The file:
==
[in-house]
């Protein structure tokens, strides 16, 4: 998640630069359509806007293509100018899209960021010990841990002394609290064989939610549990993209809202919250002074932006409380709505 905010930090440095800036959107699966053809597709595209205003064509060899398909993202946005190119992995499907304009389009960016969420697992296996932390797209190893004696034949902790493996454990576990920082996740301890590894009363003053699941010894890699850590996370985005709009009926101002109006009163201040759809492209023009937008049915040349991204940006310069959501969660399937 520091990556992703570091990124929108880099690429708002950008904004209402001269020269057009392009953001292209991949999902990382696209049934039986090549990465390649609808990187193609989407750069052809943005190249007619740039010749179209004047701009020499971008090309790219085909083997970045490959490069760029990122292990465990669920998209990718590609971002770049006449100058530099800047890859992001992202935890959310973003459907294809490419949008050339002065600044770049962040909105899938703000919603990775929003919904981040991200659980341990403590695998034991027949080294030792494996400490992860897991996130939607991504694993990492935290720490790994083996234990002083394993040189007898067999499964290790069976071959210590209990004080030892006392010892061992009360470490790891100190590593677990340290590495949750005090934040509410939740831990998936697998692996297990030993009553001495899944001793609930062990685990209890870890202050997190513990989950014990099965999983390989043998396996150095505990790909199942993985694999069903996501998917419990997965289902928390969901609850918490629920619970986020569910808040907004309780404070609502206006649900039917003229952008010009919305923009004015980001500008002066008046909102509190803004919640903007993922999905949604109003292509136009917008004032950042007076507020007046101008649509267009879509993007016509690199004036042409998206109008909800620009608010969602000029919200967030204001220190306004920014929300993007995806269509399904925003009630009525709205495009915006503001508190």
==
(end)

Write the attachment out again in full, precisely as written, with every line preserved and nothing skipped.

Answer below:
[in-house]
């Protein structure tokens, strides 16, 4: 998640630069359509806007293509100018899209960021010990841990002394609290064989939610549990993209809202919250002074932006409380709505 905010930090440095800036959107699966053809597709595209205003064509060899398909993202946005190119992995499907304009389009960016969420697992296996932390797209190893004696034949902790493996454990576990920082996740301890590894009363003053699941010894890699850590996370985005709009009926101002109006009163201040759809492209023009937008049915040349991204940006310069959501969660399937 520091990556992703570091990124929108880099690429708002950008904004209402001269020269057009392009953001292209991949999902990382696209049934039986090549990465390649609808990187193609989407750069052809943005190249007619740039010749179209004047701009020499971008090309790219085909083997970045490959490069760029990122292990465990669920998209990718590609971002770049006449100058530099800047890859992001992202935890959310973003459907294809490419949008050339002065600044770049962040909105899938703000919603990775929003919904981040991200659980341990403590695998034991027949080294030792494996400490992860897991996130939607991504694993990492935290720490790994083996234990002083394993040189007898067999499964290790069976071959210590209990004080030892006392010892061992009360470490790891100190590593677990340290590495949750005090934040509410939740831990998936697998692996297990030993009553001495899944001793609930062990685990209890870890202050997190513990989950014990099965999983390989043998396996150095505990790909199942993985694999069903996501998917419990997965289902928390969901609850918490629920619970986020569910808040907004309780404070609502206006649900039917003229952008010009919305923009004015980001500008002066008046909102509190803004919640903007993922999905949604109003292509136009917008004032950042007076507020007046101008649509267009879509993007016509690199004036042409998206109008909800620009608010969602000029919200967030204001220190306004920014929300993007995806269509399904925003009630009525709205495009915006503001508190």